What’s new at three solid restaurants in Shanghai. O’Mills one-ups their brunch spread with a dinner menu, craft beer bar Stone Brewing adds more pubgrub, and Spanish tapas mainstay Tomatito reopens in a mall.
O’Mills Bakery & Bistro
Address: 110 Yongjia Lu, near Jiashan Lu 永嘉路110号, 近嘉善路
O’Mills is popular for its all-day brunch, freshly baked breads, and desserts. It’s also the only bakery in Shanghai that mills its own flour in-house. They’ve tacked on “Bistro” to its name, extending opening hours to midnight in lieu of the newly added dinner menu.
Dinner dishes remain true to their ethos of using quality ingredients and excellently baked goods. These are represented in the form of fully loaded tartines and equally laden sourdough pizzas. Pizzas start from ¥88 (margarita).
There aren’t really any “mains”. There are, however, some satisfying bowls like cubed steak casserole and fried Brussels sprouts to go with those pizzas.
Others include bites like truffle French fries and cold cuts platters, which work in synergy with the simple drinks list of conventional cocktails (from ¥65), wines, and beers (from ¥28).
You’re probably more familiar with O’Mills’ daytime vibes—bright, airy, and bustling. Evenings are more subdued with candlelit tables. It’s a big draw for neighboring residents looking for a bite before heading home from work.
That said, the buy-one-get-one house wine (¥48/glass) happy hour is every Sunday to Thursday from 6-9pm.
Address: 1107 Yuyuan Lu, near Fenggang Lu 愚园路1107号, 近凤冈路
Hours: Sun-Wed 11:30am-midnight, Thu-Sat 11:30am-2am
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California brewery Stone Brewing opened its Shanghai taproom in July 2018 to much fanfare and to the delight of hopheads. The craft beer gastrobar is cavernous and has a lovely terrace in the back—it’s good for al fresco, large groups, and is family-friendly.
The food here is contemporary American pubgrub, of which most have a West Coast influence. Usual suspects like tacos, ribs, burgers, and sandwiches are all the allure at Stone. Simply put, those items go very well with beer.
Pandering to a wider audience who seek to have a full sit-down dinner are commendable appetizers like the crab and tuna stack and entrées like the Hot & Crunchy Tilapia.
It’s better than average bar food. Some I’d consider great. (See: the burger.) The crab and tuna stack is tasty, but I balk at the price. I’d rather the tilapia.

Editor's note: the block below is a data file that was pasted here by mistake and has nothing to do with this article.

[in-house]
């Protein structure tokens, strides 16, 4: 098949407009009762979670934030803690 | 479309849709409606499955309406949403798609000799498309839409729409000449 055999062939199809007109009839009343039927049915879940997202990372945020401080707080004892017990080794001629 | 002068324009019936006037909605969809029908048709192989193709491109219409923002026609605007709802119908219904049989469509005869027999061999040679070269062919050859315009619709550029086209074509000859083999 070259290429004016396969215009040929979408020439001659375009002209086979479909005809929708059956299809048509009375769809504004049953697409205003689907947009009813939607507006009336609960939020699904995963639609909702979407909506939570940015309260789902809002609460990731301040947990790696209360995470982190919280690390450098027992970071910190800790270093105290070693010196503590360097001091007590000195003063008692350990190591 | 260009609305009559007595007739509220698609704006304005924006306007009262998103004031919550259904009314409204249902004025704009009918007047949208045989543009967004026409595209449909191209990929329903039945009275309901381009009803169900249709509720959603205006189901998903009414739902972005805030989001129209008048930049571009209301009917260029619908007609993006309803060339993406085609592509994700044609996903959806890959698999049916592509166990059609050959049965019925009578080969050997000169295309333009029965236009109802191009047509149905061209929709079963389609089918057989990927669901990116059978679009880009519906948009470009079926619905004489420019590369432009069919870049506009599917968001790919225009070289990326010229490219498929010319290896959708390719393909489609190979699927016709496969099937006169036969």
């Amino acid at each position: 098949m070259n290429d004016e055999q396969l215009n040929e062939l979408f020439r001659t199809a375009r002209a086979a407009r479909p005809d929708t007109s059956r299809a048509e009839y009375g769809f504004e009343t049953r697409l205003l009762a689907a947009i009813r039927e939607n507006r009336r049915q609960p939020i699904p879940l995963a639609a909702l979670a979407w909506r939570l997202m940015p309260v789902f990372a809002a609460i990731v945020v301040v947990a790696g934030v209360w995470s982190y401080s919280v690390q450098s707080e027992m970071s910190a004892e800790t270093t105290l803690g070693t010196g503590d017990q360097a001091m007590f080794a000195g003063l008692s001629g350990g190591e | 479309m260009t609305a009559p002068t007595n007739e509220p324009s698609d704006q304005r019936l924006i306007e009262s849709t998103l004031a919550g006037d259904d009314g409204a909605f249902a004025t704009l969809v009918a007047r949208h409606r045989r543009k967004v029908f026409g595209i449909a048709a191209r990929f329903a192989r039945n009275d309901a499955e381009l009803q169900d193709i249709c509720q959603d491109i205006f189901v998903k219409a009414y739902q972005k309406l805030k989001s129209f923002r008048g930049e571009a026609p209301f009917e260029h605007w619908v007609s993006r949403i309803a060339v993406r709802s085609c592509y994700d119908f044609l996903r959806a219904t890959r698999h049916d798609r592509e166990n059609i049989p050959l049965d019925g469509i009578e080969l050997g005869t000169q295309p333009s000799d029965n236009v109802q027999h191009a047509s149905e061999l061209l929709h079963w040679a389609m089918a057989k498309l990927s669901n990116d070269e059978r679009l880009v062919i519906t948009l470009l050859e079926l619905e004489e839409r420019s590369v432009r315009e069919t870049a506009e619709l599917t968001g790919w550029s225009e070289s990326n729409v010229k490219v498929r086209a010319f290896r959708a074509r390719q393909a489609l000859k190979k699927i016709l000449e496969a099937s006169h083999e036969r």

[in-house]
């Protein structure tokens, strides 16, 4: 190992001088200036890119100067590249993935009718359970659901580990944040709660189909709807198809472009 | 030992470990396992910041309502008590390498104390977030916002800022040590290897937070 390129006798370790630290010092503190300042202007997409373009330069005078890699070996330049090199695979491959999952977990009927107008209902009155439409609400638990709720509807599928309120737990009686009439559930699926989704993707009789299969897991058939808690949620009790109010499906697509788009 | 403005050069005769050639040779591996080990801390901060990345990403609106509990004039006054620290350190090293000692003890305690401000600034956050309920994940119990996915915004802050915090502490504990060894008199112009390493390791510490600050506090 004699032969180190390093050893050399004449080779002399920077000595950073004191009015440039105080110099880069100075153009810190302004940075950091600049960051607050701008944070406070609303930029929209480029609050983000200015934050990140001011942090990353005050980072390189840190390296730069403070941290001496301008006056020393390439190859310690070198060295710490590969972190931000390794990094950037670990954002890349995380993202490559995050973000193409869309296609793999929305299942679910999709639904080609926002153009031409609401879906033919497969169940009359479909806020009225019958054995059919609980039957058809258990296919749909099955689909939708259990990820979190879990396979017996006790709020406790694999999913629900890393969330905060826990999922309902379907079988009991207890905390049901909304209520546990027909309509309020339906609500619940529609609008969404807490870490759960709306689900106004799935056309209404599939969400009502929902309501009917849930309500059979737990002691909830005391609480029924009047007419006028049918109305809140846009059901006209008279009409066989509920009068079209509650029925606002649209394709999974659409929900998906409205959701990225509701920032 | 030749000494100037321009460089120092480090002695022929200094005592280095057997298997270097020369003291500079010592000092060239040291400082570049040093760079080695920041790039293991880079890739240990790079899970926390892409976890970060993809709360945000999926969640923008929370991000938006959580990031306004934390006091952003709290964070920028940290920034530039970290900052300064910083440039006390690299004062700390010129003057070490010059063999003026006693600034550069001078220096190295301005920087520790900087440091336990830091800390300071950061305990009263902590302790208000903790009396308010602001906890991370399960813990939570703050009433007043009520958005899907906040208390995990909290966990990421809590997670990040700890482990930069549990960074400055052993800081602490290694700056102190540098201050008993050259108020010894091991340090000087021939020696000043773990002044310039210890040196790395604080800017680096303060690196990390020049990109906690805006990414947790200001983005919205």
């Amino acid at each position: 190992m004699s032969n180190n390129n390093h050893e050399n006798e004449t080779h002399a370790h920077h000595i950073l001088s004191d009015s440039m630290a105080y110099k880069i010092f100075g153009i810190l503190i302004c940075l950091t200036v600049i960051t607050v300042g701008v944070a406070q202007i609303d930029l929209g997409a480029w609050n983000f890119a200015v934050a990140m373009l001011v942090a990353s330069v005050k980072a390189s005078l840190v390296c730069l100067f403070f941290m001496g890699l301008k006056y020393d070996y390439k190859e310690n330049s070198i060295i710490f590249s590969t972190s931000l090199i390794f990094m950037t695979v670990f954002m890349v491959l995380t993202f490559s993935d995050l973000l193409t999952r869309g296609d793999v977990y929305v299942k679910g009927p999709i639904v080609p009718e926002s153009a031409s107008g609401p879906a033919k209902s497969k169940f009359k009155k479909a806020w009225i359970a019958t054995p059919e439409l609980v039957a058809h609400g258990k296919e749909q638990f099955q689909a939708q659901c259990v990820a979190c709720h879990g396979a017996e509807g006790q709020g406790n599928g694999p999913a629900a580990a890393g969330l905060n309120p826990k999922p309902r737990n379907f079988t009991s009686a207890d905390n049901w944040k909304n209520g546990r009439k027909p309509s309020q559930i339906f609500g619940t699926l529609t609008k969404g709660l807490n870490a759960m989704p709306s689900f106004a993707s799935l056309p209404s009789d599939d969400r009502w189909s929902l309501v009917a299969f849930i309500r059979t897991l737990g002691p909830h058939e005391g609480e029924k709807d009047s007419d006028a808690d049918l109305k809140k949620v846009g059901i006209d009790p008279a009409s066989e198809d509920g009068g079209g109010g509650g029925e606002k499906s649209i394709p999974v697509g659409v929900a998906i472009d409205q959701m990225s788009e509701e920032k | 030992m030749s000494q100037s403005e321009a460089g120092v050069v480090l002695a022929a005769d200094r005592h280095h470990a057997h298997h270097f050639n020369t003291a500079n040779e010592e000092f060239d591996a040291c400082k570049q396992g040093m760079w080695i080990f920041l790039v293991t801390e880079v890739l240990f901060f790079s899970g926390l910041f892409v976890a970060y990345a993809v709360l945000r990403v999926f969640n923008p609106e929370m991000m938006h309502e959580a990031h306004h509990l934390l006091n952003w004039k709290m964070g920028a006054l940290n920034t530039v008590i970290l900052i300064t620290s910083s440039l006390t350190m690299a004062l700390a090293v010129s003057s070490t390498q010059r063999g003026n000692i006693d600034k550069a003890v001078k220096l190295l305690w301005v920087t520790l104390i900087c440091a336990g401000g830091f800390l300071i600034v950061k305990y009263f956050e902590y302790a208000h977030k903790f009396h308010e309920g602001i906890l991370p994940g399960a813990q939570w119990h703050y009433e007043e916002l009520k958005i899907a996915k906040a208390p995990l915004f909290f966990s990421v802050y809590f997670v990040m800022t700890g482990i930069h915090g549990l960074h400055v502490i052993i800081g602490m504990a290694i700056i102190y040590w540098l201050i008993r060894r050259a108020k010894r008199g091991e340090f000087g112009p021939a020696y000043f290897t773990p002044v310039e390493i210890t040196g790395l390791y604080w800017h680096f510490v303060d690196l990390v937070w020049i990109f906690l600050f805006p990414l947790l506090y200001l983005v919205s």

People go for the beers, and these dishes provide the fodder for maximum boozing.
Still wish they had fries. Let’s see how long this peer pressure will take to bear fruit.
Address: Infinitus Mall, 3/F, W08-10, 168 Hubin Lu, near Jinan Lu 湖滨路168号无限极荟购物中心3楼W08-10, 近济南路
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Like many other restaurants irked by besetting foreclosures and the unfounded reclamation of properties, Tomatito has opted for a more secure location albeit less captivating surroundings.
Following the Zhangyuan exodus, the Spanish tapas mainstay has chosen to roost in Infinitus Mall. The expansive terrace overlooking the green of Xintiandi’s Taipingqiao Park compensates for its mall locale.
They’ve added to menu more Spanish bites. What’s new is that they’re open for lunch daily—gotta serve that working crowd. The brunch deal of ¥158 for four dishes and a dessert still remains.
Highlights include the Spinach Croquetas (¥58). Those are excellent. I could eat them any day. They’re crispy on the outside and have a center of molten spinach and manchego puree with pine nuts and raisins.
Another must-order is the fresh mussels (¥128) in a white wine and cream sauce fortified with garlic, herbs, and chili. You really don’t want to waste the luscious sauce. I would go for as many bread baskets it would take to sop it all up.
Of course, you’ll feel obligated to get one of the paellas. The mixed seafood dry paella (¥268) is delicious, but it doesn’t feel like a great value dish compared to the mussels. The portion is a modest three-way split. It’s half seafood—mussels, clams, prawns, and baby squid, cuttlefish, and octopus, which correlates to the price—and half rice cooked in seafood stock. Healthy helping of aioli and fresh lemon to mix together.
Flavor-wise, I can’t complain. Though, Tomatito can feel pricey—some dishes carry a little sticker shock. I would most certainly return for the mussels and the spinach croquetas, and for the brunch.